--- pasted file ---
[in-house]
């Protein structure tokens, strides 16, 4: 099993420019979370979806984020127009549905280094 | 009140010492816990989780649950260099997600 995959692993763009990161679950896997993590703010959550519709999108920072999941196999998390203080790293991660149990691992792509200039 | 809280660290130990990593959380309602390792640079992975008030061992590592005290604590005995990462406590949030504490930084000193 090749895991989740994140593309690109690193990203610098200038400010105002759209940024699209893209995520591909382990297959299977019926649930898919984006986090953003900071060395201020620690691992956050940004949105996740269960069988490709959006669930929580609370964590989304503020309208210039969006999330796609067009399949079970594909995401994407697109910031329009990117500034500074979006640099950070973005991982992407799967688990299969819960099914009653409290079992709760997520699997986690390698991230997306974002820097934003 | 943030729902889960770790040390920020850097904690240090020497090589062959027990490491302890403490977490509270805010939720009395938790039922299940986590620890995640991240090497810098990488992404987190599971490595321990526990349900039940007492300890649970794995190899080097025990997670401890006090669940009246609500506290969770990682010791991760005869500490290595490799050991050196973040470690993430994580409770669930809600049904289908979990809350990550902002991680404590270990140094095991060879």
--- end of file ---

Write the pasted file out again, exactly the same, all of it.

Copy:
[in-house]
């Protein structure tokens, strides 16, 4: 099993420019979370979806984020127009549905280094 | 009140010492816990989780649950260099997600 995959692993763009990161679950896997993590703010959550519709999108920072999941196999998390203080790293991660149990691992792509200039 | 809280660290130990990593959380309602390792640079992975008030061992590592005290604590005995990462406590949030504490930084000193 090749895991989740994140593309690109690193990203610098200038400010105002759209940024699209893209995520591909382990297959299977019926649930898919984006986090953003900071060395201020620690691992956050940004949105996740269960069988490709959006669930929580609370964590989304503020309208210039969006999330796609067009399949079970594909995401994407697109910031329009990117500034500074979006640099950070973005991982992407799967688990299969819960099914009653409290079992709760997520699997986690390698991230997306974002820097934003 | 943030729902889960770790040390920020850097904690240090020497090589062959027990490491302890403490977490509270805010939720009395938790039922299940986590620890995640991240090497810098990488992404987190599971490595321990526990349900039940007492300890649970794995190899080097025990997670401890006090669940009246609500506290969770990682010791991760005869500490290595490799050991050196973040470690993430994580409770669930809600049904289908979990809350990550902002991680404590270990140094095991060879």